Some 5% of all women are affected by an endocrine disorder known as polycystic ovarian syndrome, or PCOS. PCOS comes with symptoms such as the absence of menstruation, obesity, hirsutism (excessive hair growth), and insulin resistance. Cases of female infertility are most often traced to this syndrome.
The best way to control the unpleasant and even dangerous symptoms of PCOS is with birth control pills, since these regulate the menses by suppressing ovulation. But that means that conception becomes not just difficult, but downright impossible.
A drug known as Clomiphene (Clomid) was created for women who suffer from PCOS. This drug increases the female sex hormones which lead to ovulation. Some 80% of women with PCOS respond to treatment with Clomid and half of them will become pregnant.
But what about the other 20% of women with PCOS who fail to respond to Clomid? And fail, they do, even when the maximum dose is prescribed and after the maximum number of trials is administered. They just don’t ovulate.
Such women are then classed as being ready for ovulation induction with gonadotropins. This type of treatment may be given alone, or in combination with GnRH (gonadotropin-releasing hormone agonist). Two popular gonadotropin therapies are Pergonal and Humegon and these are combination drugs consisting of luteinizing hormone (LH) and female sex hormone (FSH).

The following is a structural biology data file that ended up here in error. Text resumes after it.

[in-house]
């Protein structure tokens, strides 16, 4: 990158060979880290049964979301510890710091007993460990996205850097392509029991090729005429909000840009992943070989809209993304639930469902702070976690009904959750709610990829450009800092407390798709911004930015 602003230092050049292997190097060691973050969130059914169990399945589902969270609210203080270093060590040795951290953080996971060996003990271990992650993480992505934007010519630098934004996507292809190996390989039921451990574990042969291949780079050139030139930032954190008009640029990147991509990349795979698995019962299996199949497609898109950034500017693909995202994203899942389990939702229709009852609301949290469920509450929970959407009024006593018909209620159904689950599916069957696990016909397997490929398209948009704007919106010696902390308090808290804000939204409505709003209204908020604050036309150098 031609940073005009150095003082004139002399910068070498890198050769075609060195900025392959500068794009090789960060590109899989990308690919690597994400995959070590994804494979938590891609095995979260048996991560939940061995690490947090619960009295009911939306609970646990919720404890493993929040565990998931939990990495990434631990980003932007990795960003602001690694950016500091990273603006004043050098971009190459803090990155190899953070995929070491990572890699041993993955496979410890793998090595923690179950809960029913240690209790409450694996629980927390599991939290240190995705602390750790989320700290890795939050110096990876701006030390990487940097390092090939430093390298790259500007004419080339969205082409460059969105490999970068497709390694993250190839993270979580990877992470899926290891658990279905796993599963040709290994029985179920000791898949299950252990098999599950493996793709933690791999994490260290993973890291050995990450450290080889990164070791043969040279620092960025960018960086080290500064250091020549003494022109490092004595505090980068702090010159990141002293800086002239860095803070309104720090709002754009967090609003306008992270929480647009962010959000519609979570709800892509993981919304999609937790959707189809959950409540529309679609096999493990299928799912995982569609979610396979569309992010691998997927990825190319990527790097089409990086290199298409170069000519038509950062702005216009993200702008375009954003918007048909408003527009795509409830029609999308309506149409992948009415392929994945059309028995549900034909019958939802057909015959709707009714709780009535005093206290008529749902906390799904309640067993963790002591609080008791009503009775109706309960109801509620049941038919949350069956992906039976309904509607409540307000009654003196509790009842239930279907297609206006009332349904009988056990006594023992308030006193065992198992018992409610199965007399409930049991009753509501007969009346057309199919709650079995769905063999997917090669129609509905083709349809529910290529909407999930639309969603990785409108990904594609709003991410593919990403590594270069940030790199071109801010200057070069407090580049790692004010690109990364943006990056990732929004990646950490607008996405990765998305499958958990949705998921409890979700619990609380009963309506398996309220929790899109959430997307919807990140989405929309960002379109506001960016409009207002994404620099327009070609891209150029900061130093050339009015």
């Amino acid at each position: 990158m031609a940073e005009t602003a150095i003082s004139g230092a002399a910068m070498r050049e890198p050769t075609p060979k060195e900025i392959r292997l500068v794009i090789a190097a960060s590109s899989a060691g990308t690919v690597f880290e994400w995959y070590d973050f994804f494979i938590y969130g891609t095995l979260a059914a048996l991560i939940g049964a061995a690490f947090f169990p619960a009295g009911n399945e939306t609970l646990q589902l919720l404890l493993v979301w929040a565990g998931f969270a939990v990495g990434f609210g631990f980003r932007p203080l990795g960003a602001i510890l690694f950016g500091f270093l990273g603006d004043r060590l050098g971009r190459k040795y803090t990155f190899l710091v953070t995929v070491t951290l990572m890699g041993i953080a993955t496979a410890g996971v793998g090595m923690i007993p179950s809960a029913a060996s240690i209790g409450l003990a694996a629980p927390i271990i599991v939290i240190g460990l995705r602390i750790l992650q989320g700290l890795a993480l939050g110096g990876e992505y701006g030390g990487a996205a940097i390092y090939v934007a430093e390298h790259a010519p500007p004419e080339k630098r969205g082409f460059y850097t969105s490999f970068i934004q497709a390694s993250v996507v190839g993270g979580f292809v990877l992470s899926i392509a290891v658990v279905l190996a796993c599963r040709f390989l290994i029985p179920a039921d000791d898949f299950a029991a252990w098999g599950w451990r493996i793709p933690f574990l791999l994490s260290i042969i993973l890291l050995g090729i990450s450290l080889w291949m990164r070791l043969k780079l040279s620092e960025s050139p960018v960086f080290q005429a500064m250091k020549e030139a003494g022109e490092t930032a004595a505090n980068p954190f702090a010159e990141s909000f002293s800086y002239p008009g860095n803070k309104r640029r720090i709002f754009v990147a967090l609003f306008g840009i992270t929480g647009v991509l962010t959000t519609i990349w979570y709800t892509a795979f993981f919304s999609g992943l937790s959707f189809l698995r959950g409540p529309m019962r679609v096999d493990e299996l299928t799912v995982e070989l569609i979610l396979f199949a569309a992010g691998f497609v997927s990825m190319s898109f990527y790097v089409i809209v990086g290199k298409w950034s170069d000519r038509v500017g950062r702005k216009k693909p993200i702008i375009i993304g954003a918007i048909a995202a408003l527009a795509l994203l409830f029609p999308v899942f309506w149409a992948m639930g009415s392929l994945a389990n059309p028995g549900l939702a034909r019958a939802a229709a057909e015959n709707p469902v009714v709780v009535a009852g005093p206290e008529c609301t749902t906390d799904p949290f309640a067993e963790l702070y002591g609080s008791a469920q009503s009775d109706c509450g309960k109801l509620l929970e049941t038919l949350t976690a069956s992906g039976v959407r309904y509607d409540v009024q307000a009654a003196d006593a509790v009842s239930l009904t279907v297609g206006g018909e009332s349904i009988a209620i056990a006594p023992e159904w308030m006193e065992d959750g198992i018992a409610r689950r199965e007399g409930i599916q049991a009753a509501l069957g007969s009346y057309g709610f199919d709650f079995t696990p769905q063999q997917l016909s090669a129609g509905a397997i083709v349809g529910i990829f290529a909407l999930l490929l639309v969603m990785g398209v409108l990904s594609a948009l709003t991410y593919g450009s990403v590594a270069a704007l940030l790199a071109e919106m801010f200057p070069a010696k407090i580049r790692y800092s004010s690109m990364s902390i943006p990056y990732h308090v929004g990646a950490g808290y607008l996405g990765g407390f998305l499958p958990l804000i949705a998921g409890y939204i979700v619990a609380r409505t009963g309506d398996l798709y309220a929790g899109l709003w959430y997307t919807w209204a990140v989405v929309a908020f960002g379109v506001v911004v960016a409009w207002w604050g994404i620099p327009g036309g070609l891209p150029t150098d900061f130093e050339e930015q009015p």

Drugs that consist of only FSH include Metrodin, Fertinex, Follistim, and Gonal-F. There’s not much difference in the ways these various preparations work. When the pituitary gland fails to produce LH and FSH, the ovaries don’t do what nature intended. Gonadotropins come to the rescue and can stimulate your ovaries to ovulate when nature lets you down.
The main problem is in the administration of the treatment since women with PCOS can respond by producing too many eggs when given gonadotropin therapy. That means that ovarian hyperstimulation becomes a life-threatening risk. The best way to solve this problem is to have the doctor take out all the eggs and put back the number of eggs you are likely to carry to term.
One of the benefits of Clomid is its inexpensive price tag. Pergonal prices go in the other direction, with one cycle costing $1000.00 or perhaps even more. The other downside of this medication is the way in which it is administered. Pergonal, Humegon, and Metrodin are given as intramuscular injections in the hip. Sometimes, the male partner learns how to give the injections. Other drugs, such as Fertinex, Follistim, and Gonal-F are given by subcutaneous (under the skin) injection and most women have no problem learning to self-inject these drugs.